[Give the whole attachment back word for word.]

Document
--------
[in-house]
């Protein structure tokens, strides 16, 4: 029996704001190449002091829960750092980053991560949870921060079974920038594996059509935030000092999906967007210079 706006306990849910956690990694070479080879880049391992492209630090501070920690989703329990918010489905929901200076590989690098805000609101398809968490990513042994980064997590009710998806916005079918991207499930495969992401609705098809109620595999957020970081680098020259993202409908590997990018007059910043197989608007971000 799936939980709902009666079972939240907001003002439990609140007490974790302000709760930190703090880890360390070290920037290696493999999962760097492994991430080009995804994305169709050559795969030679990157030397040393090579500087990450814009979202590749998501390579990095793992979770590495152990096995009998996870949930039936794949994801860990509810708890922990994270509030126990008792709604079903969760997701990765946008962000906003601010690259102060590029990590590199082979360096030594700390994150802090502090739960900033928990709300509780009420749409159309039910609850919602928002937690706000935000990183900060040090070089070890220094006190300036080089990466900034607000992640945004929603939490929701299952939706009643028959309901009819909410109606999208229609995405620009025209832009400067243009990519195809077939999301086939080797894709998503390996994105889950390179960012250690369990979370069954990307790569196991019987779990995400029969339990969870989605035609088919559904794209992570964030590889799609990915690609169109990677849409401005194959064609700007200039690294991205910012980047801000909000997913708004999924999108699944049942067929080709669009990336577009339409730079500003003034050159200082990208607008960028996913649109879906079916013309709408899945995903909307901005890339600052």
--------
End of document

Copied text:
[in-house]
């Protein structure tokens, strides 16, 4: 029996704001190449002091829960750092980053991560949870921060079974920038594996059509935030000092999906967007210079 706006306990849910956690990694070479080879880049391992492209630090501070920690989703329990918010489905929901200076590989690098805000609101398809968490990513042994980064997590009710998806916005079918991207499930495969992401609705098809109620595999957020970081680098020259993202409908590997990018007059910043197989608007971000 799936939980709902009666079972939240907001003002439990609140007490974790302000709760930190703090880890360390070290920037290696493999999962760097492994991430080009995804994305169709050559795969030679990157030397040393090579500087990450814009979202590749998501390579990095793992979770590495152990096995009998996870949930039936794949994801860990509810708890922990994270509030126990008792709604079903969760997701990765946008962000906003601010690259102060590029990590590199082979360096030594700390994150802090502090739960900033928990709300509780009420749409159309039910609850919602928002937690706000935000990183900060040090070089070890220094006190300036080089990466900034607000992640945004929603939490929701299952939706009643028959309901009819909410109606999208229609995405620009025209832009400067243009990519195809077939999301086939080797894709998503390996994105889950390179960012250690369990979370069954990307790569196991019987779990995400029969339990969870989605035609088919559904794209992570964030590889799609990915690609169109990677849409401005194959064609700007200039690294991205910012980047801000909000997913708004999924999108699944049942067929080709669009990336577009339409730079500003003034050159200082990208607008960028996913649109879906079916013309709408899945995903909307901005890339600052």